I caught the wonderful Stardate program on AM radio this morning. Today’s program “Clockwork Skies” describes constellations that are named for tools or machinery.

The constellations are Sextans, Antlia, and Pyxis — the sextant, the air pump, and the magnetic compass. At around 9 o’clock, Sextans is low in the east, with Antlia and Pyxis climbing into view in the south and southeast.

Sextans was introduced by Johannes Hevelius, a 17th-century German astronomer who used the sextant to measure the positions of stars with unprecedented accuracy. And navigators were using it to help plot their position on the globe as they sailed into new waters.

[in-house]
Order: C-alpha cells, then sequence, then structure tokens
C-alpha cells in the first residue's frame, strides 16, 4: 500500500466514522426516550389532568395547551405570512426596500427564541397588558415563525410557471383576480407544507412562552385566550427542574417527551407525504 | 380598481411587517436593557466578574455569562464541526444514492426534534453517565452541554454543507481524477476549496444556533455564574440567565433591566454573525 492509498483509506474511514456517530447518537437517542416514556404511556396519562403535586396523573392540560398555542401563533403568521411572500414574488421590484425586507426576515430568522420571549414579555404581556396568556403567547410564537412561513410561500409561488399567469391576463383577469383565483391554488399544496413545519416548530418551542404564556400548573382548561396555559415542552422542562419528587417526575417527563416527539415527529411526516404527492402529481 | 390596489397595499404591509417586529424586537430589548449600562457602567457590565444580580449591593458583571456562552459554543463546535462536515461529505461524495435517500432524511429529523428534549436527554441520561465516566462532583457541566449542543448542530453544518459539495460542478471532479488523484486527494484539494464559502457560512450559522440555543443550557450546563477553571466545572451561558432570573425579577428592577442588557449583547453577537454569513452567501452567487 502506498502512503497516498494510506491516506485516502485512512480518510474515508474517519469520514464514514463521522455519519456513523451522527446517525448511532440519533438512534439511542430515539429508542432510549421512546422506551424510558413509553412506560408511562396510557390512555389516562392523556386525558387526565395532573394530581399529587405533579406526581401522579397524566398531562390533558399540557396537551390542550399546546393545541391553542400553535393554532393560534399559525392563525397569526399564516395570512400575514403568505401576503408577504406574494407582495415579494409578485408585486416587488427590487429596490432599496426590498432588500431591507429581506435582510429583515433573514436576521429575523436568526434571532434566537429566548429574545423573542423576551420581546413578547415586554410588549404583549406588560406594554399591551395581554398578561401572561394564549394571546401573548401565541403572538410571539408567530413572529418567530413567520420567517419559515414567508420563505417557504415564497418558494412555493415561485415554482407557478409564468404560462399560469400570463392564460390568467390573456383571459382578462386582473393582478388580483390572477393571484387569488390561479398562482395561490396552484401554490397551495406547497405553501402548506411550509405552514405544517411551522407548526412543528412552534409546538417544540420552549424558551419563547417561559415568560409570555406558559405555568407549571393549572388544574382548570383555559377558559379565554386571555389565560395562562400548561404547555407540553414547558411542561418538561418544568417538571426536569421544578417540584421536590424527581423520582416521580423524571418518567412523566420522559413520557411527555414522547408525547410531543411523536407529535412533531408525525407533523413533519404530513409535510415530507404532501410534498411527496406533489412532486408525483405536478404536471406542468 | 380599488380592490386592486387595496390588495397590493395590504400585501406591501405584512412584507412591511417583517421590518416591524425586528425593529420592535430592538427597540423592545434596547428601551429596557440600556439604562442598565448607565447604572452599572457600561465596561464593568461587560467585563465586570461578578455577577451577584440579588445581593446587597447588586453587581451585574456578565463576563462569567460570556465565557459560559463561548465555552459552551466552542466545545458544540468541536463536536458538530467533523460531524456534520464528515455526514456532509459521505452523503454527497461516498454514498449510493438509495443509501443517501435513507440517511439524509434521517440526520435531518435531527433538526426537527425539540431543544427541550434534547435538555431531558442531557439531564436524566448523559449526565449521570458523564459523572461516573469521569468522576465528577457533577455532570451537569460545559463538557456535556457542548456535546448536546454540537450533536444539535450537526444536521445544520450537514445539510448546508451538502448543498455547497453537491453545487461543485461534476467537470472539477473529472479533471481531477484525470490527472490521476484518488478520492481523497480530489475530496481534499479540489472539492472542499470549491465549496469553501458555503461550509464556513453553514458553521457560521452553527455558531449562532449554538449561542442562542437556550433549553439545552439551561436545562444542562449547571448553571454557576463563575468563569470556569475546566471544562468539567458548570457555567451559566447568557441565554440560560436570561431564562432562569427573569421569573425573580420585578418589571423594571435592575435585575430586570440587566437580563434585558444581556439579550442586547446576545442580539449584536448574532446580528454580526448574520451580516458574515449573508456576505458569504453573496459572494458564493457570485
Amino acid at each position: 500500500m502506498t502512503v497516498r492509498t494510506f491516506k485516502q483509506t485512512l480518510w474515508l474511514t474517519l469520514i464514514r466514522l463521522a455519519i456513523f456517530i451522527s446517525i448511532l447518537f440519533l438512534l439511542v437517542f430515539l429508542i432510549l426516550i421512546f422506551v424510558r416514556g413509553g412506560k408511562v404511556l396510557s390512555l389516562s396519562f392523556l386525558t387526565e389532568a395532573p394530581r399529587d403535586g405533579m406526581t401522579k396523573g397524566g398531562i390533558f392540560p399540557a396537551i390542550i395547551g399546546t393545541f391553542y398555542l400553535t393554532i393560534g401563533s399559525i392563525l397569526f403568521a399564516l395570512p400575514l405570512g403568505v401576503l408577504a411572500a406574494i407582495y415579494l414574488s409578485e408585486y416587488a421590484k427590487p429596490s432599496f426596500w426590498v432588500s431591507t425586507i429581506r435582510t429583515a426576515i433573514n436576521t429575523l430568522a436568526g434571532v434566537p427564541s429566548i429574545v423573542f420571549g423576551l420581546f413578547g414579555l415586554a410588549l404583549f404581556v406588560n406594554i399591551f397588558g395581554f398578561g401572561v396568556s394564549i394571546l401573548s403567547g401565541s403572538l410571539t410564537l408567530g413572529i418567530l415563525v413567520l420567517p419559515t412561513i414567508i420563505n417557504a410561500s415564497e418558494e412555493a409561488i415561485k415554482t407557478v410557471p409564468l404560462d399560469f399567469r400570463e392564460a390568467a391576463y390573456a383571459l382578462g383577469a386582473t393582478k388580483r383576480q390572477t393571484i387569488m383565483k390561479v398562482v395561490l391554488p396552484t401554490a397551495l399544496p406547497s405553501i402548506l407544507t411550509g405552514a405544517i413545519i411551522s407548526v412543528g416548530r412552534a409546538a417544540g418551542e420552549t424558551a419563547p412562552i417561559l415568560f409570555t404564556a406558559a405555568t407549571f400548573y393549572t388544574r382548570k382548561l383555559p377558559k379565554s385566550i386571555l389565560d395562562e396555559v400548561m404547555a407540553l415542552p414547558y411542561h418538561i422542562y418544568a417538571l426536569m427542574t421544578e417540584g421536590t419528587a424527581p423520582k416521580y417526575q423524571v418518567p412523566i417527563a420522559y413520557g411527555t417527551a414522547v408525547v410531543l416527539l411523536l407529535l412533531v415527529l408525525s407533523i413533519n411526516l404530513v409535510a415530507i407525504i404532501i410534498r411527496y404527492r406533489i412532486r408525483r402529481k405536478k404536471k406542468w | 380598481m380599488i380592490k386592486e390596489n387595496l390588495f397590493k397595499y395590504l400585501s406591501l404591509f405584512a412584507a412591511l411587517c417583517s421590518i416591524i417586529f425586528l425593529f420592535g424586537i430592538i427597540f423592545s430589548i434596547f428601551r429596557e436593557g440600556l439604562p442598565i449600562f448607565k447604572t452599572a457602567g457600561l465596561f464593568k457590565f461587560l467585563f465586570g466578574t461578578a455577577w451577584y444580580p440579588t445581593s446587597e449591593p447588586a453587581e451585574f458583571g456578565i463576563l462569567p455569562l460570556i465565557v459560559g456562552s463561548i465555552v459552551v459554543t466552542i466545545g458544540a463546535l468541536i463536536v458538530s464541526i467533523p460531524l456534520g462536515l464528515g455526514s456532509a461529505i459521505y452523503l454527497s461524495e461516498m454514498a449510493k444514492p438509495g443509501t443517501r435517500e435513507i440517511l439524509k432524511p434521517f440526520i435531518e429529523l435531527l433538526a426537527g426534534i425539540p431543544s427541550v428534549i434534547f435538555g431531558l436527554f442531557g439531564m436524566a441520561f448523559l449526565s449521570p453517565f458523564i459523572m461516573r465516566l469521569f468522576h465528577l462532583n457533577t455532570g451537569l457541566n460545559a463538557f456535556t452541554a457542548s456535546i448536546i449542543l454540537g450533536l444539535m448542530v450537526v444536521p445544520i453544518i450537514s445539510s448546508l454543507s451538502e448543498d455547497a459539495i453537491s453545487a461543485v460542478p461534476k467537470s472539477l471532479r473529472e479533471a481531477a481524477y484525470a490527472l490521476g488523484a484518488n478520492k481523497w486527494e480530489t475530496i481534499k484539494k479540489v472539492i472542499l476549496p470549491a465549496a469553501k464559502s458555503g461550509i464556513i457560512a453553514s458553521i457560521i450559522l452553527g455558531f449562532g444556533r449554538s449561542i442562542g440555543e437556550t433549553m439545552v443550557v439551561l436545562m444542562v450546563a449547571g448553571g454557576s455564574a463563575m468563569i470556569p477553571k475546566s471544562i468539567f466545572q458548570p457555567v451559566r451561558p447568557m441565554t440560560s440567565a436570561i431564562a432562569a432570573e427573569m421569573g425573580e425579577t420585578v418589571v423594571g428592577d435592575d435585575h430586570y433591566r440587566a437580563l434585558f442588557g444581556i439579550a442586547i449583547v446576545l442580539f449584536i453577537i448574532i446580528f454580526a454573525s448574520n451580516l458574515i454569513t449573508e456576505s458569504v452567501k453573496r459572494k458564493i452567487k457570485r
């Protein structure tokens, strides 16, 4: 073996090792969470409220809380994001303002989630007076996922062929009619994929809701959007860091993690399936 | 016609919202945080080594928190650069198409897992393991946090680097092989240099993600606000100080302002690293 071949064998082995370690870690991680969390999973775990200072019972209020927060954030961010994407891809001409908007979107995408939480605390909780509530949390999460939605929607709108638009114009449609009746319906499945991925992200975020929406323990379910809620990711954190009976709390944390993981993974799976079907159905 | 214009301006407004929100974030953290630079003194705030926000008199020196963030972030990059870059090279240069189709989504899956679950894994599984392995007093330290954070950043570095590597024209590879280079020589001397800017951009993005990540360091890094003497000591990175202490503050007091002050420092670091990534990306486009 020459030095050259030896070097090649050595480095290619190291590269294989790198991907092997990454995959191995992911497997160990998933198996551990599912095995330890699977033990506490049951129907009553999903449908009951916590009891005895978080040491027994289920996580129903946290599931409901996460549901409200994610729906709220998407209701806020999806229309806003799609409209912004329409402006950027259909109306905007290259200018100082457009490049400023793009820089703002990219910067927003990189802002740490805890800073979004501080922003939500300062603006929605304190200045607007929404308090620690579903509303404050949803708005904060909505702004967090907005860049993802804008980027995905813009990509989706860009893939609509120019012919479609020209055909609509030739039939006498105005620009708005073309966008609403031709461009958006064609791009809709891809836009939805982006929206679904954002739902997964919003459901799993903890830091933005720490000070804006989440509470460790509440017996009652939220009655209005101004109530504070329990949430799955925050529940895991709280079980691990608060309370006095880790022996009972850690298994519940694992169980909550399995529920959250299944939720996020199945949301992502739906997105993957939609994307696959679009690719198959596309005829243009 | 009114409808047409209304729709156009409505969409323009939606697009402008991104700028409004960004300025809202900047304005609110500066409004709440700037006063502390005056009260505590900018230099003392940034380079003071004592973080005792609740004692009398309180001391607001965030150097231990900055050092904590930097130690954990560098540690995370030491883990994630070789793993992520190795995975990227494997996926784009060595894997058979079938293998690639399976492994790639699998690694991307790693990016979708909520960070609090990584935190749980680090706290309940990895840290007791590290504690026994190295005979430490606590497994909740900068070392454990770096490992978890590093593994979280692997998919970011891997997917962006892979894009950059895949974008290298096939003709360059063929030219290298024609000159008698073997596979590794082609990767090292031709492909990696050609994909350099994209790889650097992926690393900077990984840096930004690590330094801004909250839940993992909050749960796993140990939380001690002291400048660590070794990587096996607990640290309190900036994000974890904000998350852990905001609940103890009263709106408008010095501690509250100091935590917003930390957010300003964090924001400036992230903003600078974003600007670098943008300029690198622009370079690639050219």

French astronomer Nicolas Louis de la Caille created Antlia and Pyxis a few decades later.

La Caille didn’t stop there, though. He named other constellations for the telescope, the microscope, and the pendulum clock.

What do they look like in the sky? Not much like what the objects they are named for. You can make out anything in the night sky if you want to. Here are the star maps from Wikipedia:

Sextans, the Sextant


Antlia, the Pump

Antlia, the pump

Pyxis, the Compass

Pyxis, the compass